• Recording and Reporting to OSHA and workforce about confirmed employee COVID-19 infections

  • “Lessons learned” from the first wave of COVID-19 furloughs and how to prepare for the potential second wave in the Fall

Presented by Kara M. Maciel and Lindsay A. DiSalvo

 

Over the past three years, we have seen the continued momentum of the #MeToo Movement and its impacts – beyond the immediate and direct effects of the specific allegations – have taken shape. Back in 2017, the #MeToo Movement was invigorated by a slew of high-profile allegations of sexual harassment and assault and tens of thousands of people, largely women, voicing their own experiences on social media using the hashtag “Metoo.” In the wake of the prominence of the Movement and its influence on the discourse surrounding issues of harassment, the states and the federal government have taken action to tackle what they see as the underlying issues that foster harassment. And one of the main areas of focus has been preventing and addressing sexual harassment in the work environment.

 

Indeed, several states, such as New York and Illinois, have passed laws requiring employers to implement such things as sexual harassment prevention policies and training at their facilities – some of the laws even specifically describe what those policies and/or trainings must contain. Other states have also implemented such restrictions as bans on including sexual harassment claims in mandatory arbitration agreements. Simultaneously, we have seen an uptick in the number of sexual harassment charges filed and pursued by the Equal Employment Opportunity Commission (“EEOC”). Thus, it is essential for employers to understand the legal requirements and restrictions surrounding this issue to ensure compliance with federal and state law.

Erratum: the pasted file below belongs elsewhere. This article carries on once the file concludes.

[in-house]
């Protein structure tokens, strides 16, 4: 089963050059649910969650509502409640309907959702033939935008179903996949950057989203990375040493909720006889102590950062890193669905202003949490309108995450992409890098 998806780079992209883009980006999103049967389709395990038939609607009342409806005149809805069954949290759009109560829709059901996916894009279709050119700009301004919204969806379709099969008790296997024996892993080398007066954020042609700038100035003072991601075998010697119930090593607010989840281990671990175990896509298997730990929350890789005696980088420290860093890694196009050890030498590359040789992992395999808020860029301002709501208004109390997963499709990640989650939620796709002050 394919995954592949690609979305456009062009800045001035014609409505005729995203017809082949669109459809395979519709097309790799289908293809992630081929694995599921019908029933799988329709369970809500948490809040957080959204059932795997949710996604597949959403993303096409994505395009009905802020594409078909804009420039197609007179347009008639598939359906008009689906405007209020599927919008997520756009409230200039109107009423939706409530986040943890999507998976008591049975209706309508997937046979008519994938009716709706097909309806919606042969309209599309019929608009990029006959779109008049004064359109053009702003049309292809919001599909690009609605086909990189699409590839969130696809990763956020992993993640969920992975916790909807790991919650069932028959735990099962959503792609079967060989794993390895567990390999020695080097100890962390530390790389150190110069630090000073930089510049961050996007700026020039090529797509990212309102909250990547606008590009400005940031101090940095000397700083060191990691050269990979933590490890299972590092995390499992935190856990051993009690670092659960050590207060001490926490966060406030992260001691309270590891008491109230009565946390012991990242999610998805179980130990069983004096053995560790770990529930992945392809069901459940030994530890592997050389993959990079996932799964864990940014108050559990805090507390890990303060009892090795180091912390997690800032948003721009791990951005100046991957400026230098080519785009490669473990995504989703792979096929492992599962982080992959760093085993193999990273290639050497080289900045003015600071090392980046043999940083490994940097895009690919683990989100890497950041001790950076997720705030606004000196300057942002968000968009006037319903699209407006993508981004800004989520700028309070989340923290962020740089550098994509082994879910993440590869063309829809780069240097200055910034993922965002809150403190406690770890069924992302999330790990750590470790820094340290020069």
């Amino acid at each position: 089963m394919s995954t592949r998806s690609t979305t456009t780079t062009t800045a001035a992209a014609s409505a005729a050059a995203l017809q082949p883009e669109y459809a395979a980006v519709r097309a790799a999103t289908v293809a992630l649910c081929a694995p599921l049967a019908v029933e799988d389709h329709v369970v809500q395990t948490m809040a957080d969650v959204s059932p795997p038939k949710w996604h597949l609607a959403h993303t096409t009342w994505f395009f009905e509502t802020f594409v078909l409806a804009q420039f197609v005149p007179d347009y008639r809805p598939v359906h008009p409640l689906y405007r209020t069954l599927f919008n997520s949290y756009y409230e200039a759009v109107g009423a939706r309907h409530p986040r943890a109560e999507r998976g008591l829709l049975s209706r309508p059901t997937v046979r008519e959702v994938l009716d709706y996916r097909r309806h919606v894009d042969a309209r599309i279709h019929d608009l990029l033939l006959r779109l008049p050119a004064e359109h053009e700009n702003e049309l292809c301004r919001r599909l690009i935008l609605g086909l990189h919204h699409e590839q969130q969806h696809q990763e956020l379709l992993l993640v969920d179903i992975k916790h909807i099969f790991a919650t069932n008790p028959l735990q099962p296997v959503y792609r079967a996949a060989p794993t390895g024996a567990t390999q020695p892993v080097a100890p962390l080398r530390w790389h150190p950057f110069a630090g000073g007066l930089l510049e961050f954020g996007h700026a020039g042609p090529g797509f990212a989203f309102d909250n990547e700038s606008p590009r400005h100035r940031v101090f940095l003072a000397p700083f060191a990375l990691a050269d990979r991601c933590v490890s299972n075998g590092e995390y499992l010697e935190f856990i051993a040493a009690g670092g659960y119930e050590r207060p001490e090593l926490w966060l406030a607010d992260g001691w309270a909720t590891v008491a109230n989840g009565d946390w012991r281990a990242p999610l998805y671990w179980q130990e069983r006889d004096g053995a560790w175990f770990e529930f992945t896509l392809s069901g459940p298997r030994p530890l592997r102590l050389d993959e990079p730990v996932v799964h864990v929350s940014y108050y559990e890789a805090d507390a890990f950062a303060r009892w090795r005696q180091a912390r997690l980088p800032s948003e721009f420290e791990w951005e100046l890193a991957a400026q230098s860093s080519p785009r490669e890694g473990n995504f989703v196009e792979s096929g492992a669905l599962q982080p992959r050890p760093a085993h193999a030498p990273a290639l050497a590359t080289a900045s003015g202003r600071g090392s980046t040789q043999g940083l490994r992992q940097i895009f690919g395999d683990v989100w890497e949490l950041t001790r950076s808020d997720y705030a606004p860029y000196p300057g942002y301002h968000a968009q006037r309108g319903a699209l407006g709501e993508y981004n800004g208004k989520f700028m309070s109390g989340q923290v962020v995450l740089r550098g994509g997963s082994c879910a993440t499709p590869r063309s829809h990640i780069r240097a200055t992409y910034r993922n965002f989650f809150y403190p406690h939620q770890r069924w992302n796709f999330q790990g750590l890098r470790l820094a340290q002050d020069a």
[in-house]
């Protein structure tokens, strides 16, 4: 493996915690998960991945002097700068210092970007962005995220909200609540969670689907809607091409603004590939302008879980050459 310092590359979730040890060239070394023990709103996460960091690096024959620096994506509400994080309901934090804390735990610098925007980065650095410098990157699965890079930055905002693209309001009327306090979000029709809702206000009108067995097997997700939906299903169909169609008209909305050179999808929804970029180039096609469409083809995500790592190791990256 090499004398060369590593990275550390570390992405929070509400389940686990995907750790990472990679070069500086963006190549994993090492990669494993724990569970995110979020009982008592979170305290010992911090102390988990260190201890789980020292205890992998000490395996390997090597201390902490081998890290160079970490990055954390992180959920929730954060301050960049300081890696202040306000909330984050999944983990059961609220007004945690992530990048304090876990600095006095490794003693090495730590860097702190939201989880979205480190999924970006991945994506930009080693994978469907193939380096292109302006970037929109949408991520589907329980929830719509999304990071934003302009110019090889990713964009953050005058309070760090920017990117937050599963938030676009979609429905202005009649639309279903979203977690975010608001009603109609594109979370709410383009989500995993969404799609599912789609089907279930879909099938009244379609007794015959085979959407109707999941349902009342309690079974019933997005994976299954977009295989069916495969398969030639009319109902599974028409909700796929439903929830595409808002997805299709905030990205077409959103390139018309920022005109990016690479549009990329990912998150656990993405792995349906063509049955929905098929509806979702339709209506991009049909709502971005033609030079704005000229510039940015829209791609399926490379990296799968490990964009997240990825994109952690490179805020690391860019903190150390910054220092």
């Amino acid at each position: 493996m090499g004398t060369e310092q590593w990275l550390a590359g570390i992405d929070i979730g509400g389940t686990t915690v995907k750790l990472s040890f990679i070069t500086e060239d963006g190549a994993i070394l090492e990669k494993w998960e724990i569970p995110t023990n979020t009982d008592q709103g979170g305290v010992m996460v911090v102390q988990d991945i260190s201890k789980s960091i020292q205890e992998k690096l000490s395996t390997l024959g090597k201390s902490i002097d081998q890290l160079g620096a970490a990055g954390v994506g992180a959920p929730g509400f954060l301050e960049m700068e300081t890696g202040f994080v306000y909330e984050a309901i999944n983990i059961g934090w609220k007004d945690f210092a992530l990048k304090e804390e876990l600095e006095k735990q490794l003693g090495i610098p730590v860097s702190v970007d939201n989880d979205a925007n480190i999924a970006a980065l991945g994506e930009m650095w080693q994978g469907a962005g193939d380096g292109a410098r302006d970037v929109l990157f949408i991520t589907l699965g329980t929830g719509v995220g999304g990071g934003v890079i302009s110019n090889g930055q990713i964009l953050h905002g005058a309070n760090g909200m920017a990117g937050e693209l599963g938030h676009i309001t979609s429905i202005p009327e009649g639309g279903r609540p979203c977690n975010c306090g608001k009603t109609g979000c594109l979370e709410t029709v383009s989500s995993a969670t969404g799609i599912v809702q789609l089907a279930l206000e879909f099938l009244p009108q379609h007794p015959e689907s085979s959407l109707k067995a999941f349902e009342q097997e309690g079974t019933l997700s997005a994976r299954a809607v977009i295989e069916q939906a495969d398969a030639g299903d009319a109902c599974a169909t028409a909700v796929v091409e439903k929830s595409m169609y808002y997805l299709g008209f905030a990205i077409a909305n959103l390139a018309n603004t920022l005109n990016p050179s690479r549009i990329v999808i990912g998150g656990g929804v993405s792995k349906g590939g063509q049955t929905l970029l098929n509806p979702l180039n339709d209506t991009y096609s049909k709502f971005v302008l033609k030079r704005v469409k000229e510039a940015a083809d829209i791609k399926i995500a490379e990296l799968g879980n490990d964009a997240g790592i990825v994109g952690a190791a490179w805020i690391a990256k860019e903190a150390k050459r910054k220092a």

Participants learned about the following:

 

  • The legal standards for sexual harassment and their nuances

  • New state law requirements for sexual harassment prevention policies and training

  • General recommendations for anti-harassment policies, complaint procedures, and training 

  • Best practices for investigating and addressing complaints of sexual harassment

Presented by Andrew Sommer, Eric J. Conn and Megan Shaked

 

California's Division of Occupational Safety and Health, aka Cal/OSHA, is perhaps the most aggressive and enforcement-heavy state OSH Program in the nation. California employers face a host of requirements that other employers around the country do not. Likewise, the Cal/OSHA inspection and Appeal process creates several unique landmines for California employers. 

During this webinar, participants will learn about:

  • Cal/OSHA requirements for addressing COVID-19 in the workplace, including its Aerosol Transmissible Diseases rule and Interim Guidelines for General Industry

  • Data and trends in Cal/OSHA enforcement

  • Top legal developments including related to protective footwear

  • Amended serious injury reporting requirements

  • New rules regarding wildfire smoke and training on Valley Fever

  • Proposed rulemaking including the Indoor Heat Illness Rule, and Workplace Violence in General Industry Rule